The FCIC will hold hearings and issue regular reports between now and December 2010. This needs to be watched. We all have a sense that the banksters turned Wall Street into their private gambling hall and took huge risks, secure in the knowledge that they could get the government to bail them out if things went awry. Currently there have been no prosecutions of the major players in the scandal, no accountability to any degree, and a year later, Wall Street appears to be going back to their same old ways, entirely at our expense. Michael Hirsh believes that this commission offers one last chance to make the record public, and use it as a lever to change the system. He's not optimistic, however. The ideological shadings of the commission and Angelides' wariness of using the subpoena power he's been given worry him (I actually think Angelides can be a lot tougher than Hirsh or anyone gives him credit for). But he offers a glimmer of hope.
Still, Angelides and his team may yet surprise us. It's happened before. The history of "blue ribbon" commissions like this one is rich and storied in Washington; one of them, in 1942, was led by an obscure senator from Missouri who was also seen as a political hack at the time. His name was Harry Truman, and he turned his commission on defense malfeasance into a ticket into the White House and the history books [...]
What we do need, however, is a parade of witnesses who will provide what's been missing so far in this crisis—a prominent outlet for public outrage. In the last nine months, the Obama administration and the grandees in Congress have been designing solutions without much input from the outside, often using experts from Wall Street (especially "Government Sachs"). It's pretty much been a closed system. Even Paul Volcker, considered perhaps the greatest Federal Reserve chairman in history (now that the Alan Greenspan era looks much worse retrospectively), has been all but ignored by the president he is advising. Volcker has been making a series of speeches around the country calling for sensible changes to the structure of Wall Street that the administration and Congress are not yet considering. He wants federally guaranteed bank deposits to be cordoned off from heavy risk-taking and proprietary trading. Volcker wants banks, in other words, to be barred from behaving like hedge funds. "Extensive participation in the impersonal, transaction-oriented capital market does not seem to me an intrinsic part of commercial banking," Volcker told a corporate group Wednesday in Los Angeles. He should be invited to Washington to say the same thing.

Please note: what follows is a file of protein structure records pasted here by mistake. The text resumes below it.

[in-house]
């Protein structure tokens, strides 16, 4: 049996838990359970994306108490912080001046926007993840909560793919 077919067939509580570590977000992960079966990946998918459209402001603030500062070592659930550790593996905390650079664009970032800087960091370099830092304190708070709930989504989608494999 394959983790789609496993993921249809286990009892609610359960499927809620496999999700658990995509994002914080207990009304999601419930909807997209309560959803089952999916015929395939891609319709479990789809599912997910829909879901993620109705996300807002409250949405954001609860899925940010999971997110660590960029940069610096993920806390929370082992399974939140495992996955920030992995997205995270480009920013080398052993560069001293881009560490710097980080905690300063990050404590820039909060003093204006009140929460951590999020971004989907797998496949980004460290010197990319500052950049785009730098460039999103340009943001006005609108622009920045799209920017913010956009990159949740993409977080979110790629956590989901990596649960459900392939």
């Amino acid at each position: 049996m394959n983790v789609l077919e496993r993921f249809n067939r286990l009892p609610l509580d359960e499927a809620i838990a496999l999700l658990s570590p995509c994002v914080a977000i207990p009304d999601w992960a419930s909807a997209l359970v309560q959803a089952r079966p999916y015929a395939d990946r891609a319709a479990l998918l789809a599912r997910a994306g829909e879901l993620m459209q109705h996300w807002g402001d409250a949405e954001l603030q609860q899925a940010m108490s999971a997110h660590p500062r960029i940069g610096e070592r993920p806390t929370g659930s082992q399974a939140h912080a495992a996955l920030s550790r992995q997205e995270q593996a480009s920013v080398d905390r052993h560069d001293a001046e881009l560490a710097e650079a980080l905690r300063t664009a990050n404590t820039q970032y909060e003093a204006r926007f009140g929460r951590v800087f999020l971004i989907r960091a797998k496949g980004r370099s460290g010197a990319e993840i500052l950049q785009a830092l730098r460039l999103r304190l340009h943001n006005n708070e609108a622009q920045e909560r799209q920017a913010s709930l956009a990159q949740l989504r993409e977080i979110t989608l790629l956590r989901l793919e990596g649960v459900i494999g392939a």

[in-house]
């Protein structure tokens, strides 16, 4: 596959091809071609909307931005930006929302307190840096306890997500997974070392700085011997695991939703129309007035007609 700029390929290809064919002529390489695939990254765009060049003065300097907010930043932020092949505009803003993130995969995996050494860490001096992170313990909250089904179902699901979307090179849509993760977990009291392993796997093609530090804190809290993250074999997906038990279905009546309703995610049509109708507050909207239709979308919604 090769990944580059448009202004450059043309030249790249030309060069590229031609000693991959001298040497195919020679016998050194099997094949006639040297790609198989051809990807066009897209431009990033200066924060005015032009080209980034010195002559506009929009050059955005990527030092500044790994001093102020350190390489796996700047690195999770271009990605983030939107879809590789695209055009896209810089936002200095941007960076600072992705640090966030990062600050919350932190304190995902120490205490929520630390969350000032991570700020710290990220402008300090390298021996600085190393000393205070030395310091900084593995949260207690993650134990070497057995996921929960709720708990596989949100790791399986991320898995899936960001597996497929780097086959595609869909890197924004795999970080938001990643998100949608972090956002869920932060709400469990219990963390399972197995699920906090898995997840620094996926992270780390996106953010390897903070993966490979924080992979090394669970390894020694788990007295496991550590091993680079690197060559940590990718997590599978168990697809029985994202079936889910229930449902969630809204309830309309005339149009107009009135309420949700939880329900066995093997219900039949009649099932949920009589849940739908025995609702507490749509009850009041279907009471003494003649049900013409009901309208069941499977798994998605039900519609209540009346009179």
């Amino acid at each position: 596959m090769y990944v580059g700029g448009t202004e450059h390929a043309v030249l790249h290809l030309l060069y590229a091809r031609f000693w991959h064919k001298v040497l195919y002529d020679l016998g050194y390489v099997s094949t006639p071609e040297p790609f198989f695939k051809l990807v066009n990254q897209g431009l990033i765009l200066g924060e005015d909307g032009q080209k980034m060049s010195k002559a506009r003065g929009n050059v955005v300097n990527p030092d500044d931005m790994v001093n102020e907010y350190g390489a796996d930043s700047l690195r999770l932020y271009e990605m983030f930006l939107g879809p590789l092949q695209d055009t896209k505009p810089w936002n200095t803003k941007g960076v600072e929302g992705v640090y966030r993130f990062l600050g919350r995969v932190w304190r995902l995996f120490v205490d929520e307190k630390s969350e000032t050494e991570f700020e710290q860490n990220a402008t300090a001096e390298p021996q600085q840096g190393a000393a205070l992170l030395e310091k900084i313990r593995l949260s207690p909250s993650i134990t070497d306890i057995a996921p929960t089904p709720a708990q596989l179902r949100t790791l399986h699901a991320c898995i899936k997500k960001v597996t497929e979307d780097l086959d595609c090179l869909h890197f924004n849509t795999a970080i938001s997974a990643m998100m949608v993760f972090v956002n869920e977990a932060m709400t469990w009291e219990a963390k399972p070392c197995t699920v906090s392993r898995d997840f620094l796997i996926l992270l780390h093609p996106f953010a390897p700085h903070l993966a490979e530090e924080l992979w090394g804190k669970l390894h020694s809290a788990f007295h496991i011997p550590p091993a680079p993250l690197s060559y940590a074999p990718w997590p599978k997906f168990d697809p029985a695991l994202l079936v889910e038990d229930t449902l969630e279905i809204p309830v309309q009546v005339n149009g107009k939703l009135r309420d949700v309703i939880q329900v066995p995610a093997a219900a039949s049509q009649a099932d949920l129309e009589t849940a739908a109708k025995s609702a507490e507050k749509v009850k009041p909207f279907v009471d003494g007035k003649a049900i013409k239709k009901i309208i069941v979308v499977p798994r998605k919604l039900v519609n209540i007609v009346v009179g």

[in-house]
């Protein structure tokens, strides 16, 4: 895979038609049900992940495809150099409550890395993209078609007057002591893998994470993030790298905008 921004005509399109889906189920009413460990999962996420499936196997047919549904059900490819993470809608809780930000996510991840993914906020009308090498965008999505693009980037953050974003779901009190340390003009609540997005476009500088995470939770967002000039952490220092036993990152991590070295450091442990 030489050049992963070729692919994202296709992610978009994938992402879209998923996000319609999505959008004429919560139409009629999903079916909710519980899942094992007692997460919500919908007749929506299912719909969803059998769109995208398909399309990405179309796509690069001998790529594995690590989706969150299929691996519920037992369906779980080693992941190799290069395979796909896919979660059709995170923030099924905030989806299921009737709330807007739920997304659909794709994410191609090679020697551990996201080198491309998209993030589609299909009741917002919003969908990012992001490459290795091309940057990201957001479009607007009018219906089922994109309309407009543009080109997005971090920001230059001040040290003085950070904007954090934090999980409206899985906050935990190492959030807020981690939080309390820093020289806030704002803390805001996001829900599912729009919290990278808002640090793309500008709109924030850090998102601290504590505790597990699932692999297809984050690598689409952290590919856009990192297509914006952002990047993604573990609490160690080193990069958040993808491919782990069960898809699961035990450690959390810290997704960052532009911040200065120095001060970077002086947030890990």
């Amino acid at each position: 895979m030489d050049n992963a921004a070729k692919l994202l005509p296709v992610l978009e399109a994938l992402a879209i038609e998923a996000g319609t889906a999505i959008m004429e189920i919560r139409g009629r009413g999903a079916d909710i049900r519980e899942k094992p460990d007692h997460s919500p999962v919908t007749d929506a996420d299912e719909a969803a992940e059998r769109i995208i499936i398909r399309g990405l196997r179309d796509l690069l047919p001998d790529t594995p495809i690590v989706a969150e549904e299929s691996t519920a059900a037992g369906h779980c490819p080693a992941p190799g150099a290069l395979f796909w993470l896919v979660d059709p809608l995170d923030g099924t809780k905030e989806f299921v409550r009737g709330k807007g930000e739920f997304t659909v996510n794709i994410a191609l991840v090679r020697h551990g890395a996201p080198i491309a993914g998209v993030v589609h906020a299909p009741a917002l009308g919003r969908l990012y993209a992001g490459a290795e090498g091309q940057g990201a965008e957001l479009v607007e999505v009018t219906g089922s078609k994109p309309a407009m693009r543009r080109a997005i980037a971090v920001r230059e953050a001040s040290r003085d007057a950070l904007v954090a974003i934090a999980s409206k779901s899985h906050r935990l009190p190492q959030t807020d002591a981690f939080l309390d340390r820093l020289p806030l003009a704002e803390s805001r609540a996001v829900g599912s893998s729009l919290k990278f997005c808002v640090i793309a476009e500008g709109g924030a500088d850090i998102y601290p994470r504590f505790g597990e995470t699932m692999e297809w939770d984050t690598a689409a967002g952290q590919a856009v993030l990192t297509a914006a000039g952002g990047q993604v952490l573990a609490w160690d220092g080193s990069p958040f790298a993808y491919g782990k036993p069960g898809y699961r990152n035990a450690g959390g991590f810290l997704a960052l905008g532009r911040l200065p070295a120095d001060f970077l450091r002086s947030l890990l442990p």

I can remember a time when commissions like these, from the Pecora Commission to the Truman Commission to Watergate to Iran-Contra to even the 9-11 Commission, were major public news, followed intensely by the media. You'd think that a similarly designed commission tasked with uncovering the greatest loss of wealth in world history would generated more than a few words on the cable news crawl. But we have to make this important, too. The FCIC may fall into partisan bickering, or it may create some powerful narratives about the criminal enterprise on Wall Street. But none of it will matter if nobody pays any attention.